Edited by Dev S. Gangjee
Provenance matters like never before. Legal regimes regulating the use of Geographical Indications (GIs) protect commercially valuable signs on products – such as Darjeeling and Champagne – which signal the link to their regions of origin. Such regimes have been controversial for over a century. A rich, interdisciplinary work of scholarship, this Research Handbook explores the reasons for and consequences of GIs existing as a distinct category within intellectual property (IP) law. Historians, geographers, sociologists, economists and anthropologists join IP specialists to explore the distinguishing feature of GIs, that certain products are distinctively linked or anchored to specific places.
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- Research Handbook on Intellectual Property and Geographical Indications
- Figures and tables
- Chapter 1: Introduction: timeless signs or signs of the times?
- Chapter 2: French collective wine branding in the nineteenth–twentieth centuries
- Chapter 3: ‘Translating terroir’ revisited: the global challenge of French AOC labeling
- Chapter 4: Terroir and the sense of place
- Chapter 5: Geographical Indications under WIPO-administered treaties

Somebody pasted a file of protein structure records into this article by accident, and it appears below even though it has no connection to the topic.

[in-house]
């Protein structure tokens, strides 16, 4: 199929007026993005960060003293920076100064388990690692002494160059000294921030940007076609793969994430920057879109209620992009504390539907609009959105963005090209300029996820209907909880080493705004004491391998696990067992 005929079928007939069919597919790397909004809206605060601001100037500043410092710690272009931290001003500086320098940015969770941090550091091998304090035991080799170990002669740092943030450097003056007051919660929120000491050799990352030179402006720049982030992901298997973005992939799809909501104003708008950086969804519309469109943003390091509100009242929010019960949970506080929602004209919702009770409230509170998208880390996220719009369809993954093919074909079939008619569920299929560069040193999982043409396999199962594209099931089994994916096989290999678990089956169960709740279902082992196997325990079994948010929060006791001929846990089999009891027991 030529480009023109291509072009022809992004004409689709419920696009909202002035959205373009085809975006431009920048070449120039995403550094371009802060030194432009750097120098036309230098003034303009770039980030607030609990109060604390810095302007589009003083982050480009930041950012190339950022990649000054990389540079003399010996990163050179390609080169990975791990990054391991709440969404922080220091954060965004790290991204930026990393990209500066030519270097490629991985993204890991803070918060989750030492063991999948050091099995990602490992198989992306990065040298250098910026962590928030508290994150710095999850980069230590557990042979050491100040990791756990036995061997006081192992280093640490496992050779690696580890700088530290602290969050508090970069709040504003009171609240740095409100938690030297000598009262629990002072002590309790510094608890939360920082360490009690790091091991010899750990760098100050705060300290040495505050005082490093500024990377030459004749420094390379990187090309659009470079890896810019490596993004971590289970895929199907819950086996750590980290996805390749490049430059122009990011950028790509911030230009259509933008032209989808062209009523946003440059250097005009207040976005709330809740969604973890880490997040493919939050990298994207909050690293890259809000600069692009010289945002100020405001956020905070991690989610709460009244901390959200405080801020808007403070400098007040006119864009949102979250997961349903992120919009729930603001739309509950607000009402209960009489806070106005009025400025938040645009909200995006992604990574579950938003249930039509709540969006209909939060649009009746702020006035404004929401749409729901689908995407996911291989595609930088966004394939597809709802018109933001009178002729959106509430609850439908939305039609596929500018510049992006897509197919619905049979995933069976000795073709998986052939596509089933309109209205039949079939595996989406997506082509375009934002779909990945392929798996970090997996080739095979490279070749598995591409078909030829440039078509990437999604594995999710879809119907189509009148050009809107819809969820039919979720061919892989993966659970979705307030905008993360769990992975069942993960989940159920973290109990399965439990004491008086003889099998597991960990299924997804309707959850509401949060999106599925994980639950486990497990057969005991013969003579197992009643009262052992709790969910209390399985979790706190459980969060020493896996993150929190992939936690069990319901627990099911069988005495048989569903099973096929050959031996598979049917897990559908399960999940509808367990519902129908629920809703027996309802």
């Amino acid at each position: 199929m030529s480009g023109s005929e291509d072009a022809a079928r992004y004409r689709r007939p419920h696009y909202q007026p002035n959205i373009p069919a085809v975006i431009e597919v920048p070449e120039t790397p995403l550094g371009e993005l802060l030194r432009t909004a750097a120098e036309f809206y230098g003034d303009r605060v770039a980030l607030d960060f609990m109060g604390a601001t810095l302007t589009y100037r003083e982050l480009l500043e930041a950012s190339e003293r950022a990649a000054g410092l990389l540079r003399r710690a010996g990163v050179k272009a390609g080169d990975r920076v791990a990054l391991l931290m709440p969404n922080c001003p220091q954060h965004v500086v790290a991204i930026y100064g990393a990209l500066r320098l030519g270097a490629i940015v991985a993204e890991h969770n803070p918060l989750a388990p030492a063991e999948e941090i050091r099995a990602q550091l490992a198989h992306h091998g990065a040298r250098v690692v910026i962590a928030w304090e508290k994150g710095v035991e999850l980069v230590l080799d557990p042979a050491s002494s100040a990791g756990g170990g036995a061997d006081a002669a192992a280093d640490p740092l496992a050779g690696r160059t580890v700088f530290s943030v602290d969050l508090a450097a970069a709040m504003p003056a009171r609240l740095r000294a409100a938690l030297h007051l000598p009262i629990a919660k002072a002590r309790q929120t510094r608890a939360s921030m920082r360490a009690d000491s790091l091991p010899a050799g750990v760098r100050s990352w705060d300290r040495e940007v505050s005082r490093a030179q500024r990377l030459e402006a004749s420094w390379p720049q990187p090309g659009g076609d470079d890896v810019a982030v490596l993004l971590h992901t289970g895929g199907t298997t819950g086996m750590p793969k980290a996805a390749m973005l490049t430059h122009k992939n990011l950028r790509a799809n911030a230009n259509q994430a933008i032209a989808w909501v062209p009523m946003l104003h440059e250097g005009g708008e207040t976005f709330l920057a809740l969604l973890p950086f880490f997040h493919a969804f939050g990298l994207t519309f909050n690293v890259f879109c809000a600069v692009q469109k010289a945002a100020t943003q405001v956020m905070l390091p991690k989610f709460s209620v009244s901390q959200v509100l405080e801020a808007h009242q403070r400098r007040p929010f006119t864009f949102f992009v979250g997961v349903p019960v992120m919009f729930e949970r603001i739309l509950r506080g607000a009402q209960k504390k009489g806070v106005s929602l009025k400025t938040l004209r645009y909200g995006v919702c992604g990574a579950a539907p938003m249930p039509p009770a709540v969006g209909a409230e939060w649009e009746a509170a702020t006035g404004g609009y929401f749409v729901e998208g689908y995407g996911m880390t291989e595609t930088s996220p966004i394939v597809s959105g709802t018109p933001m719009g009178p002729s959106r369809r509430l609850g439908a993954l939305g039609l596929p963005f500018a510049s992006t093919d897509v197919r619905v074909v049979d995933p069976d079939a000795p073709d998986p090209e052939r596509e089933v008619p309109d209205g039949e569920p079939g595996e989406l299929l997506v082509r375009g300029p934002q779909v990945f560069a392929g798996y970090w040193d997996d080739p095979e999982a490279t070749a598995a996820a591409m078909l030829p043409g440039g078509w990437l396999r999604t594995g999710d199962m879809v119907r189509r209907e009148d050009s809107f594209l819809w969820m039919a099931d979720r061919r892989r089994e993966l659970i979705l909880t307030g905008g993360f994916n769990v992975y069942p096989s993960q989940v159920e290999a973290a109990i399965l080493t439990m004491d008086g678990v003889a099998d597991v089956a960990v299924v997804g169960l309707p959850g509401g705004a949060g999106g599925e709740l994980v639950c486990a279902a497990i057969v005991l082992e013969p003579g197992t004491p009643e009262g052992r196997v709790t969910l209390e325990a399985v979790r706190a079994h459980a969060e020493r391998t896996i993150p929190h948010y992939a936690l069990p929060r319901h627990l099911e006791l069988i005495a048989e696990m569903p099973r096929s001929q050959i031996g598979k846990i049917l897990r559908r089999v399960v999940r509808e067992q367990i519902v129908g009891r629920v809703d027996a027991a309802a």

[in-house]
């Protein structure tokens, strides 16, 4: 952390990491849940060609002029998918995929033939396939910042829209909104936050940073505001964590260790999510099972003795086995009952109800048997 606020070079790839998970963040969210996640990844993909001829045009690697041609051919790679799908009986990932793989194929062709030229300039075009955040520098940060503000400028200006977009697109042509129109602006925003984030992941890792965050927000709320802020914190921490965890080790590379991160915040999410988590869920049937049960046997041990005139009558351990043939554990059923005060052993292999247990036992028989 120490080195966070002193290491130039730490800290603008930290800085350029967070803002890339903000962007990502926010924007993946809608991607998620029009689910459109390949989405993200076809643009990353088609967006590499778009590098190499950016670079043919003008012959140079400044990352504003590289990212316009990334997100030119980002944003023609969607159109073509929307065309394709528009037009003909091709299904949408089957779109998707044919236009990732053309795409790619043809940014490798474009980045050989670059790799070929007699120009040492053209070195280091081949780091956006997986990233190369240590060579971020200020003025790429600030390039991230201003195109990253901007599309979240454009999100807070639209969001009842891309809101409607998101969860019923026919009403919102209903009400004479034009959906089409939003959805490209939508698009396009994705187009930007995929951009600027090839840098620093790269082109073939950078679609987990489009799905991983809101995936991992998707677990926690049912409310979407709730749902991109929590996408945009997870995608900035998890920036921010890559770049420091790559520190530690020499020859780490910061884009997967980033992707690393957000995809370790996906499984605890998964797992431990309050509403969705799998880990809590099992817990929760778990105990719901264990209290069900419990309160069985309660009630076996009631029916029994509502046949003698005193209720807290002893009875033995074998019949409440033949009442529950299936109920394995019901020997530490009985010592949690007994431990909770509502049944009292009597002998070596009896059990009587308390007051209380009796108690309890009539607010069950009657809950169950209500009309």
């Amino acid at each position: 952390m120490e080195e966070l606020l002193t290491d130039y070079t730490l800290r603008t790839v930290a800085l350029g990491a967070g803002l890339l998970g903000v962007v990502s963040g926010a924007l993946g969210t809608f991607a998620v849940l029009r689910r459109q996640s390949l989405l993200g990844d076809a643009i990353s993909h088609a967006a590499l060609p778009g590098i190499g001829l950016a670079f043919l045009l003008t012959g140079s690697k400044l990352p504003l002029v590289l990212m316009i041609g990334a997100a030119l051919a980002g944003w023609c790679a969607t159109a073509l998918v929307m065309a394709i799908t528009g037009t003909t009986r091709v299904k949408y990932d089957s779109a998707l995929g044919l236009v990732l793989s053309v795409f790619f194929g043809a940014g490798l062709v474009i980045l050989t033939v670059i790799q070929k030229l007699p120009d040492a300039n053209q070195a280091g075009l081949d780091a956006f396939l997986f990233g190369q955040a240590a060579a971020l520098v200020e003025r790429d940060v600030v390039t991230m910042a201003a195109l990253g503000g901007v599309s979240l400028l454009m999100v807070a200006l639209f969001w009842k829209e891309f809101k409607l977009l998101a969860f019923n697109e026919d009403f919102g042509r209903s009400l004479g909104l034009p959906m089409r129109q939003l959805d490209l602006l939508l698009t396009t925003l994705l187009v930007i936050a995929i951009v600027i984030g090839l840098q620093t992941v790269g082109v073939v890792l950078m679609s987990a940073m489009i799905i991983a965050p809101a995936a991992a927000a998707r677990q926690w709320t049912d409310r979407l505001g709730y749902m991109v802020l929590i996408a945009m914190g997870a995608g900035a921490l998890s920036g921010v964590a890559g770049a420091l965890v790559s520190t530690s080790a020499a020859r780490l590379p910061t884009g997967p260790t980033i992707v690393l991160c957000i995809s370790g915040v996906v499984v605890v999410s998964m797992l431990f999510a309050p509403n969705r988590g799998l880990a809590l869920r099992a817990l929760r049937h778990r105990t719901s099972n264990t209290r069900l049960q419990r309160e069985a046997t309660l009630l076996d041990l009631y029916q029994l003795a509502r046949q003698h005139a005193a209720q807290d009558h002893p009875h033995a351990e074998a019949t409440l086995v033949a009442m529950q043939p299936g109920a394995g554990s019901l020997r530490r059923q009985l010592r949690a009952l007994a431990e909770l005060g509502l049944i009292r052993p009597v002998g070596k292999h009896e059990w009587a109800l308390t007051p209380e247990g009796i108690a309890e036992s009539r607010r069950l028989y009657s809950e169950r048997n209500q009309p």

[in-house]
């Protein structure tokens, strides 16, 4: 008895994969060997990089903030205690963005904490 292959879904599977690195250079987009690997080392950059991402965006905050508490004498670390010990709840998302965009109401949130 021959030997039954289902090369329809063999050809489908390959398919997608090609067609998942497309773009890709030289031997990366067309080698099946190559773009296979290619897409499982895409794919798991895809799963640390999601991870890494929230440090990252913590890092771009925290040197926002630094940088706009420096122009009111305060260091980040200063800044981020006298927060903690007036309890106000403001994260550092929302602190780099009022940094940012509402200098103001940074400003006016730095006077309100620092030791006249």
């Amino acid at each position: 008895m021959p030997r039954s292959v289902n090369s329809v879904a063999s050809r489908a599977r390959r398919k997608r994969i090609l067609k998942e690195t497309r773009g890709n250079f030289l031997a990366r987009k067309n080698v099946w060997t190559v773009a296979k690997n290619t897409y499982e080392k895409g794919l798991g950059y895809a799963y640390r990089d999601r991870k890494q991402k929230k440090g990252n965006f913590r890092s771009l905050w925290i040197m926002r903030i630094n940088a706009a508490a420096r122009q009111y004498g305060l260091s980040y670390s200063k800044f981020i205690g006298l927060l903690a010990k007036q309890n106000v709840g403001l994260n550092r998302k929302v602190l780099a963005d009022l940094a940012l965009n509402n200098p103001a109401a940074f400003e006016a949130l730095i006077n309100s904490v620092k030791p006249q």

- Chapter 6: Geographical Indications under TRIPS
- Chapter 7: Rethinking GI extension
- Chapter 8: International protection of Geographical Indications: the WTO multilateral register negotiations
- Chapter 9: Thinking locally, acting globally: how trade negotiations over Geographical Indications improvise ‘fair trade’ rules
- Chapter 10: A history of Australia’s wine Geographical Indications legislation
- Chapter 11: A comparative analysis of GIs for handicrafts: the link to origin in culture as well as nature?
- Chapter 12: Geographical Indication protection in China
- Chapter 13: Learning to love my PET – the long road to resolving conflicts between trade marks and Geographical Indications
- Chapter 14: The Budweiser cases: Geographical Indications v trade marks
- Chapter 15: Geographical Indications and protected designations of origin: intellectual property tools for rural development objectives
- Chapter 16: Social gains from the GI for Feni: will market size or concentration dominate outcomes?
- Chapter 17: From terroir to pangkarra: Geographical Indications of origin and Indigenous knowledge
- Chapter 18: Genericide: the death of a Geographical Indication?
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